The most crucial tool aboard boats fishing Possession Bar Monday morning may not be a tooth-scarred Tomic plug, or a well-tuned GPS unit. It might be an accurate 22-inch tape.
“You’re going to see a lot of guys next week trying to stretch a 4-pound blackmouth,” said one veteran angler, referring to prospects for the reopening of Marine Area 9 to winter salmon fishing on the 16th.
“When the area closed in November we were hooking and releasing a lot of fish going just under the legal 22-inch minimum size,” said All Star Charters owner Gary Krein in Everett. “Those 20- and 21-inch fish have grown, and I think we’ll find a pretty good fishery for just-legal blackmouth.”
He said the fish will weigh anywhere from 4 to 5 or 6 pounds now, and says fishing should be excellent for at least a week or two, until the resident population has been worked over. After that, it depends on how much bait remains in the area to attract moving chinook.
Top fishing could fall most anywhere in “the triangle” formed by Possession Point, Double Bluff, and Point No Point, Krein said, and occasionally Port Townsend proves to be the hot spot. He’s scheduled to be out of town on the opener, but if he had a booking, he would probably opt for the southeast corner of outer Possession Bar, starting in 90 feet of water and working out to 150 feet or so, never more than 20 feet off bottom.
“The tides are good for that area the whole first week,” he said. “It fishes best an hour or hour and a half after high tide and, on opening morning, that puts prime time at about 10 or 10:30 a.m.”
Since resident blackmouth are feeding fish, Krein said, it’s critical to find bait concentrations and to fish around them. He would try spoons such as the Kingfisher Lite in green, white or black
patterns; squids in green or white; or Tomic plugs in white and pearl.
Tokul Creek steelhead
Tokul Creek Hatchery personnel finished their winter steelhead broodstock collection chores early this month, leaving the remaining fish headed for the facility available for harvest. The stream, a tributary of the Snoqualmie, was opened to fishing Saturday morning and will remain open through Feb. 16th.
The latest checks on the Cowlitz showed 6 feet of visibility and 20 boat anglers with 9 fish. Some 14 bank anglers had 2 steelhead and 1 coho.
Data released by Washington Department of Fish and Wildlife comparing steelhead hatchery returns this year and last, at the same point, were a mixed bag: The Cowlitz is improved at 1,540 this season compared to 1,150 last; Elochoman, 442 this season vs 198 last season; Kalama is down, at 312 vs 452; Lewis, 968 vs 1,891; and Washougal, 259 vs 390.
Most of the Skagit closes to steelheading Feb. 1, but the stretch from Rockport to Marblemount will remain open, along with the bottom end of the Cascade. Fishing has been at least fair for Cascade Hatchery fish in that area recently, according to Kevin John at Holiday Sports in Burlington, with knowledgeable anglers hitting perhaps a fish per day. “Since the water levels went down, it’s back to a first-light fishery, however,” John said.
Hanford Reach steelhead
In the month of December an estimated 200 steelhead were caught between Pasco and the old Hanford town site on the Hanford Reach portion of the central Columbia River. For the year, bank and boat anglers averaged a steelhead for every 13 hours fished, including both hatchery and wild fish. Bank anglers averaged 18 hours per hatchery fish kept, and boat anglers, 30 hours per hatchery fish.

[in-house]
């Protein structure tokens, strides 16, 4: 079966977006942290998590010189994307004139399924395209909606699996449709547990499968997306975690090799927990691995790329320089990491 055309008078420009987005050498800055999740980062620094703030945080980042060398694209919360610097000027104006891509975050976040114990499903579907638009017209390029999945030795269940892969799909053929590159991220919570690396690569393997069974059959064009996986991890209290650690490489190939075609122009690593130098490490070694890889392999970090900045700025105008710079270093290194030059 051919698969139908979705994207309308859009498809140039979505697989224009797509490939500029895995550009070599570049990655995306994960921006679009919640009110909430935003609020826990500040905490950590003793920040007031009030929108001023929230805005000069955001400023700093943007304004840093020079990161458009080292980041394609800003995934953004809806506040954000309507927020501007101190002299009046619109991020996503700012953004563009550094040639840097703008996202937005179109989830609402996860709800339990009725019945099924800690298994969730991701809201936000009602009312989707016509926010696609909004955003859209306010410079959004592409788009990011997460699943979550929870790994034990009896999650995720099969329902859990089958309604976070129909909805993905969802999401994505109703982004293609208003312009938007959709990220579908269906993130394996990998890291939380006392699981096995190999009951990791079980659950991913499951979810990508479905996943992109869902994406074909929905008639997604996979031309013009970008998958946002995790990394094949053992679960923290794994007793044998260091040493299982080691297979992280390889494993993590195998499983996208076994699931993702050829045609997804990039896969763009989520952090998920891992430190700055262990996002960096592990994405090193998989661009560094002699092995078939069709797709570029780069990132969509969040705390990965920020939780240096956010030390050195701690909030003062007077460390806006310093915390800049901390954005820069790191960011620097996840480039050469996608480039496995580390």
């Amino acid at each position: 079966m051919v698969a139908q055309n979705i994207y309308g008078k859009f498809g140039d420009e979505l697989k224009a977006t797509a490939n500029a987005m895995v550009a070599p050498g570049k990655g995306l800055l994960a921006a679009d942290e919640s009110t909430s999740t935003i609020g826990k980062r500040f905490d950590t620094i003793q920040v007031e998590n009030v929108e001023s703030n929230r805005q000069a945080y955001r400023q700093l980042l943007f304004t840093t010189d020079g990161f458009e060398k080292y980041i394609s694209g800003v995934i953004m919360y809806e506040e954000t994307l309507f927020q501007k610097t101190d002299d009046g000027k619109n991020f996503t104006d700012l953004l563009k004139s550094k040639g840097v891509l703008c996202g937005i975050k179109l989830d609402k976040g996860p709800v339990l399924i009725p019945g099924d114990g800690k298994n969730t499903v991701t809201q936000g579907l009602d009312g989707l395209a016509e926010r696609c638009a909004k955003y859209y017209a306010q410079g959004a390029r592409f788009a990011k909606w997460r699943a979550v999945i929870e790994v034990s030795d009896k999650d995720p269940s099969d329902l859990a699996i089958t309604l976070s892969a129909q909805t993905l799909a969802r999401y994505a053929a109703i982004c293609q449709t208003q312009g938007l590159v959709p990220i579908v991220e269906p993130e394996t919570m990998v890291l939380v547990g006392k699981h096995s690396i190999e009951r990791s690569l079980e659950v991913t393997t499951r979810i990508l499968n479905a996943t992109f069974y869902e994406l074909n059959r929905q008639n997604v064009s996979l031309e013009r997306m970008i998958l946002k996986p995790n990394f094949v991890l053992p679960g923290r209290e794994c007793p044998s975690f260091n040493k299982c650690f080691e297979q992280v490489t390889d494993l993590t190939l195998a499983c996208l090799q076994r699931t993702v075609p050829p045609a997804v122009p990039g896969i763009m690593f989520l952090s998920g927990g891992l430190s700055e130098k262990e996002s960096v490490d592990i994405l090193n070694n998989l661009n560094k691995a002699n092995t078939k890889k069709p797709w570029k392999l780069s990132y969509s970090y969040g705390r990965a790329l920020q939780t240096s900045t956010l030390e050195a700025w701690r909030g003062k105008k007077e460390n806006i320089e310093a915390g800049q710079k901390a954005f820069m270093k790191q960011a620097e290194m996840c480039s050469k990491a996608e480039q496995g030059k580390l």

Tentative dates for the first coastal razor clam digs of 2012 have been announced by WDFW, subject as usual to clam testing and approval by state health officials. Dates and tides are as follows: Jan. 20, minus 0.5 feet at 4:28 p.m. on Twin Harbors, Long Beach, Copalis and Mocrocks beaches; Jan. 21, minus 0.8 feet at 5:17 p.m. on the same four beaches; Feb. 18, 0.0-foot tide, at 4:13 p.m., on Long Beach, Twin Harbors and Mocrocks beaches only; and Feb. 19, minus 0.2 feet at 5 p.m. on Long Beach, Twin Harbors and Mocrocks only.
Kalaloch Beach will remain closed until April, according to state coastal clam manager Dan Ayres, due to a low clam population. The National Park Service, which manages that beach in cooperation with WDFW, has announced plans to open Kalaloch for a dig April 7-9.
Brant a go
Brant numbers in Skagit County are high enough to allow an eight-day hunt on Jan. 14, 15, 18, 21, 22, 25, 28 and 29, with a bag limit of two geese per day, according to WDFW waterfowl program manager Don Kraege in Olympia. The season was contingent on a count of at least 6,000 birds in the county, and a total of 6,704 were tallied on a survey flight Jan. 6 over Fidalgo, Padilla and Samish bays.
The count is about 2,000 birds below that of last year, but still high enough to provide hunting opportunity while sustaining the wintering population here, Kraege said. To participate, hunters must have a small game license, a migratory bird validation, and a special migratory bird-hunting authorization with a brant harvest record card, which are available at license dealers, plus a federal migratory bird stamp.
Heavy rains a couple of weeks ago washed out smelt jigging at Cornet Bay, according to Kevin John at Holiday Sports (above), but action has started coming back. The Oak Harbor Marina has been up and down, John said, but can be hot at times.
For more outdoor news, read Wayne Kruse’s blog at www.heraldnet.com/huntingandfishing.